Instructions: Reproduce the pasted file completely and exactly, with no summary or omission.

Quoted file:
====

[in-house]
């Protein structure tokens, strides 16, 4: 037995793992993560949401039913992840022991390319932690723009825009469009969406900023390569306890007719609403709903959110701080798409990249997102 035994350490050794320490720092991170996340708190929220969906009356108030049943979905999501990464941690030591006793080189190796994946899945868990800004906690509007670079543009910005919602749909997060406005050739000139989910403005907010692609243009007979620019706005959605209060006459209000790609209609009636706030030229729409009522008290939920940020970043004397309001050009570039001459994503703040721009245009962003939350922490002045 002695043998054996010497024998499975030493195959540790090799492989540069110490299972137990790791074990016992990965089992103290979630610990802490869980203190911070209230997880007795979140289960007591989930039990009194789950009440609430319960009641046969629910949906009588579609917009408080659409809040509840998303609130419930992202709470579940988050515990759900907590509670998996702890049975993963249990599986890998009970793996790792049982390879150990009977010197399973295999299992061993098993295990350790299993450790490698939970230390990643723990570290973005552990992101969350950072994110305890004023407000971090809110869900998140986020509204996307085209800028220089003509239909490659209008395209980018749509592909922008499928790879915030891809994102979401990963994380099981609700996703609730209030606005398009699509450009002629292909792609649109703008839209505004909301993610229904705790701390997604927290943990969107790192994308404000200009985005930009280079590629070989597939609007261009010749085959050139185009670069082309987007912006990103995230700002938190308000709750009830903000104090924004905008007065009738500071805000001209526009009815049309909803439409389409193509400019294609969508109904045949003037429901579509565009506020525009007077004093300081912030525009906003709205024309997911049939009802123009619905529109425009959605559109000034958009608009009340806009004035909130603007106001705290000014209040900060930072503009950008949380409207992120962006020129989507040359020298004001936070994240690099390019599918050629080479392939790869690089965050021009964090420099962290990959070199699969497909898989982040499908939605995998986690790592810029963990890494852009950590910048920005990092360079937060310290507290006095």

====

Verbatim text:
[in-house]
């Protein structure tokens, strides 16, 4: 037995793992993560949401039913992840022991390319932690723009825009469009969406900023390569306890007719609403709903959110701080798409990249997102 035994350490050794320490720092991170996340708190929220969906009356108030049943979905999501990464941690030591006793080189190796994946899945868990800004906690509007670079543009910005919602749909997060406005050739000139989910403005907010692609243009007979620019706005959605209060006459209000790609209609009636706030030229729409009522008290939920940020970043004397309001050009570039001459994503703040721009245009962003939350922490002045 002695043998054996010497024998499975030493195959540790090799492989540069110490299972137990790791074990016992990965089992103290979630610990802490869980203190911070209230997880007795979140289960007591989930039990009194789950009440609430319960009641046969629910949906009588579609917009408080659409809040509840998303609130419930992202709470579940988050515990759900907590509670998996702890049975993963249990599986890998009970793996790792049982390879150990009977010197399973295999299992061993098993295990350790299993450790490698939970230390990643723990570290973005552990992101969350950072994110305890004023407000971090809110869900998140986020509204996307085209800028220089003509239909490659209008395209980018749509592909922008499928790879915030891809994102979401990963994380099981609700996703609730209030606005398009699509450009002629292909792609649109703008839209505004909301993610229904705790701390997604927290943990969107790192994308404000200009985005930009280079590629070989597939609007261009010749085959050139185009670069082309987007912006990103995230700002938190308000709750009830903000104090924004905008007065009738500071805000001209526009009815049309909803439409389409193509400019294609969508109904045949003037429901579509565009506020525009007077004093300081912030525009906003709205024309997911049939009802123009619905529109425009959605559109000034958009608009009340806009004035909130603007106001705290000014209040900060930072503009950008949380409207992120962006020129989507040359020298004001936070994240690099390019599918050629080479392939790869690089965050021009964090420099962290990959070199699969497909898989982040499908939605995998986690790592810029963990890494852009950590910048920005990092360079937060310290507290006095």